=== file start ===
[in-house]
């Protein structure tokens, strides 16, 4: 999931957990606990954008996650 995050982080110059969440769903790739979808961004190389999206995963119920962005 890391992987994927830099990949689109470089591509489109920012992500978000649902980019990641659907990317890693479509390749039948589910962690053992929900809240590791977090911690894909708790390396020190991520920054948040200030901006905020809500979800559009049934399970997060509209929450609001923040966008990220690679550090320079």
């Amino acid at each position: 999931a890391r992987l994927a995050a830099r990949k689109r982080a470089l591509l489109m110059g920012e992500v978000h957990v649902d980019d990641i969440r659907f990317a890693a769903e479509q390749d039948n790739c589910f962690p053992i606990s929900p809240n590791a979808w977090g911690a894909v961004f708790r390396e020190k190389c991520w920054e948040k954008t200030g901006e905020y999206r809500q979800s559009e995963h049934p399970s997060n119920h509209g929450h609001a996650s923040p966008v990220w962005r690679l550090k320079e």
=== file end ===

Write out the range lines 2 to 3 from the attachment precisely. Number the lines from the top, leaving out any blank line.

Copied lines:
């Protein structure tokens, strides 16, 4: 999931957990606990954008996650 995050982080110059969440769903790739979808961004190389999206995963119920962005 890391992987994927830099990949689109470089591509489109920012992500978000649902980019990641659907990317890693479509390749039948589910962690053992929900809240590791977090911690894909708790390396020190991520920054948040200030901006905020809500979800559009049934399970997060509209929450609001923040966008990220690679550090320079």
């Amino acid at each position: 999931a890391r992987l994927a995050a830099r990949k689109r982080a470089l591509l489109m110059g920012e992500v978000h957990v649902d980019d990641i969440r659907f990317a890693a769903e479509q390749d039948n790739c589910f962690p053992i606990s929900p809240n590791a979808w977090g911690a894909v961004f708790r390396e020190k190389c991520w920054e948040k954008t200030g901006e905020y999206r809500q979800s559009e995963h049934p399970s997060n119920h509209g929450h609001a996650s923040p966008v990220w962005r690679l550090k320079e």